Heroin: The Basics

Heroin is an opioid drug that is derived from morphine. Morphine is a powerful, naturally occurring painkiller that is derived from various opium poppy plants. These plants are grown in Southeast and Southwest Asia, Mexico, Colombia, and other areas of the world.

Heroin was first discovered in 1874 by C.R. Wright, an English researcher. In 1989, the Bayer Company introduced heroin for medicinal use, however, healthcare professionals quickly saw that their patients were developing a tolerance to the drug and becoming addicted.

In the United States, heroin was able to be bought and sold legally until 1914 when the Harrison Narcotics Act required it to be obtained from a doctor. Heroin was later outlawed as part of the Anti-Heroin Act of 1924.

Even though heroin remains illegal, heroin abuse continues to be a widespread issue across the United States. Many people who became addicted to prescription opioids like OxyContin eventually started using heroin as their prescriptions became harder to get.

Heroin can come in the form of a powder that ranges in color from brown to white. It can also come in the form of a sticky solid substance known as “black tar heroin.”

Heroin is considered to be one of the most addictive and dangerous drugs out there. In today’s illicit drug market, much of the heroin that is bought and sold also contains fentanyl, a deadly opioid that is nearly 50 times stronger. Using heroin, even once, can lead to a life-threatening overdose or a serious substance use disorder.

Side Effects of Heroin Abuse

People who use heroin often report feeling an intense rush followed by euphoria, warmth, and relaxation. Common side effects of heroin include:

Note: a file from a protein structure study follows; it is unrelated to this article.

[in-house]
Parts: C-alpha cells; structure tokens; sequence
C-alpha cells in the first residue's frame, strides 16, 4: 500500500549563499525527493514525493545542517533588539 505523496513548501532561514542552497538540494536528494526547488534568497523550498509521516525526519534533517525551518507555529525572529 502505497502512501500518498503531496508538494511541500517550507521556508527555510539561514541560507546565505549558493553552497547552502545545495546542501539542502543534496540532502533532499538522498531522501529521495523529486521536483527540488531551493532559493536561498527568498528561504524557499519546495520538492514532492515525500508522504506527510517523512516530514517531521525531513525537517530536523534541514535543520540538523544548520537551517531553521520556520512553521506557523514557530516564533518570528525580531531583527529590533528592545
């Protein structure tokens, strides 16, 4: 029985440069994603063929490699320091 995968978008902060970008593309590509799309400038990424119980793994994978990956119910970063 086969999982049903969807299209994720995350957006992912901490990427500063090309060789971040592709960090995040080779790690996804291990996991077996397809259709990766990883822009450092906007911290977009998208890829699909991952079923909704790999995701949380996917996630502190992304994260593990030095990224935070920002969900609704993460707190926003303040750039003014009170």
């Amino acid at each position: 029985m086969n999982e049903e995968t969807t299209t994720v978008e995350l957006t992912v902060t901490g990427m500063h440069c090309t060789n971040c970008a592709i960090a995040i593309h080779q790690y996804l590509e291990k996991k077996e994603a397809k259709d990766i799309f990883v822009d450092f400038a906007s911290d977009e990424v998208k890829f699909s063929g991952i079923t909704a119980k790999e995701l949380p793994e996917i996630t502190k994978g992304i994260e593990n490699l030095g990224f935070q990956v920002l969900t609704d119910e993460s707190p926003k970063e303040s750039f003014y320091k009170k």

• Euphoria
  • Drowsiness or sedation
  • Flushing of the skin
  • Slurred speech
  • Constricted pupils
  • Nausea and vomiting
  • Itching or scratching
  • Constipation
  • Respiratory depression (slowed breathing), which can lead to overdose and death

When too much heroin is consumed, breathing and other vital functions can slow down to dangerous levels, resulting in an overdose. Symptoms of heroin overdose include:

  • Extreme drowsiness or unresponsiveness
  • Shallow or slowed breathing
  • Blue lips or fingertips (cyanosis)
  • Pinpoint pupils
  • Cold, clammy skin
  • Weak pulse
  • Loss of consciousness
  • Confusion or delirium
  • Seizures
  • Vomiting

If you suspect someone is experiencing a heroin overdose, it’s critical to seek emergency medical assistance immediately. Administering naloxone, if available, can temporarily reverse the effects of the overdose and potentially save the person’s life.

Long-Term Effects of Heroin Abuse

Heroin abuse can quickly lead to addiction, and overcoming heroin addiction can be incredibly challenging. As a result, many people find themselves facing long-term consequences.

Long-term heroin use can lead to a variety of physical, mental, and social consequences, including:

  • Addiction – Heroin is highly addictive, and long-term use can rapidly lead to physical and psychological dependence.
  • Tolerance – Over time, individuals may develop a tolerance to heroin, requiring higher doses to achieve the desired effects.
  • Withdrawal symptoms – When someone with physical dependence on heroin stops using or reduces their dose, they can experience severe withdrawal symptoms, including muscle and bone pain, insomnia, diarrhea, vomiting, cold flashes, and involuntary leg movements.
  • Physical health issues – Chronic heroin use can lead to numerous health problems, including respiratory issues, cardiovascular complications, liver and kidney disease, gastrointestinal problems, and infectious diseases (e.g., HIV/AIDS, hepatitis B and C) from sharing needles.
  • Mental health conditions – Heroin use is associated with an increased risk of mental health disorders such as depression, anxiety, and antisocial personality disorder.